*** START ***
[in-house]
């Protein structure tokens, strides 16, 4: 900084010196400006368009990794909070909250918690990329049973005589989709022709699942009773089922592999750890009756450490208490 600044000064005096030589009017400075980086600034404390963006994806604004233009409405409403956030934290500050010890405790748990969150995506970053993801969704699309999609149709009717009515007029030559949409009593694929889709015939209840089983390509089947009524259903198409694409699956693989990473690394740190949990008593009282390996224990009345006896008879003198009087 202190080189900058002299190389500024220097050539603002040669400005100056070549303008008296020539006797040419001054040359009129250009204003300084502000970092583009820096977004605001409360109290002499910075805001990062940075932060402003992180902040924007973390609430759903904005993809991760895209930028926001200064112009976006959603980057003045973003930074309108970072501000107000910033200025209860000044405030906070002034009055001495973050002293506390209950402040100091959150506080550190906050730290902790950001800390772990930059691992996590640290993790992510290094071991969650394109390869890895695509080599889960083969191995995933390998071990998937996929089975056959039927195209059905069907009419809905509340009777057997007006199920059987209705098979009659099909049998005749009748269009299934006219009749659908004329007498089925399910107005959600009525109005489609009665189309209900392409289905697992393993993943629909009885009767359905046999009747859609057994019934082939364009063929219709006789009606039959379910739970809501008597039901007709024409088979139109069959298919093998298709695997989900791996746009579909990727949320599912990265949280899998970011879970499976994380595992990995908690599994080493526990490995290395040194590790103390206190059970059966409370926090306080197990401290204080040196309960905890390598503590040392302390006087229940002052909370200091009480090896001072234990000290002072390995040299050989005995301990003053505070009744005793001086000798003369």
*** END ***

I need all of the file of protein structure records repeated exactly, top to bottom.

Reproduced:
[in-house]
């Protein structure tokens, strides 16, 4: 900084010196400006368009990794909070909250918690990329049973005589989709022709699942009773089922592999750890009756450490208490 600044000064005096030589009017400075980086600034404390963006994806604004233009409405409403956030934290500050010890405790748990969150995506970053993801969704699309999609149709009717009515007029030559949409009593694929889709015939209840089983390509089947009524259903198409694409699956693989990473690394740190949990008593009282390996224990009345006896008879003198009087 202190080189900058002299190389500024220097050539603002040669400005100056070549303008008296020539006797040419001054040359009129250009204003300084502000970092583009820096977004605001409360109290002499910075805001990062940075932060402003992180902040924007973390609430759903904005993809991760895209930028926001200064112009976006959603980057003045973003930074309108970072501000107000910033200025209860000044405030906070002034009055001495973050002293506390209950402040100091959150506080550190906050730290902790950001800390772990930059691992996590640290993790992510290094071991969650394109390869890895695509080599889960083969191995995933390998071990998937996929089975056959039927195209059905069907009419809905509340009777057997007006199920059987209705098979009659099909049998005749009748269009299934006219009749659908004329007498089925399910107005959600009525109005489609009665189309209900392409289905697992393993993943629909009885009767359905046999009747859609057994019934082939364009063929219709006789009606039959379910739970809501008597039901007709024409088979139109069959298919093998298709695997989900791996746009579909990727949320599912990265949280899998970011879970499976994380595992990995908690599994080493526990490995290395040194590790103390206190059970059966409370926090306080197990401290204080040196309960905890390598503590040392302390006087229940002052909370200091009480090896001072234990000290002072390995040299050989005995301990003053505070009744005793001086000798003369």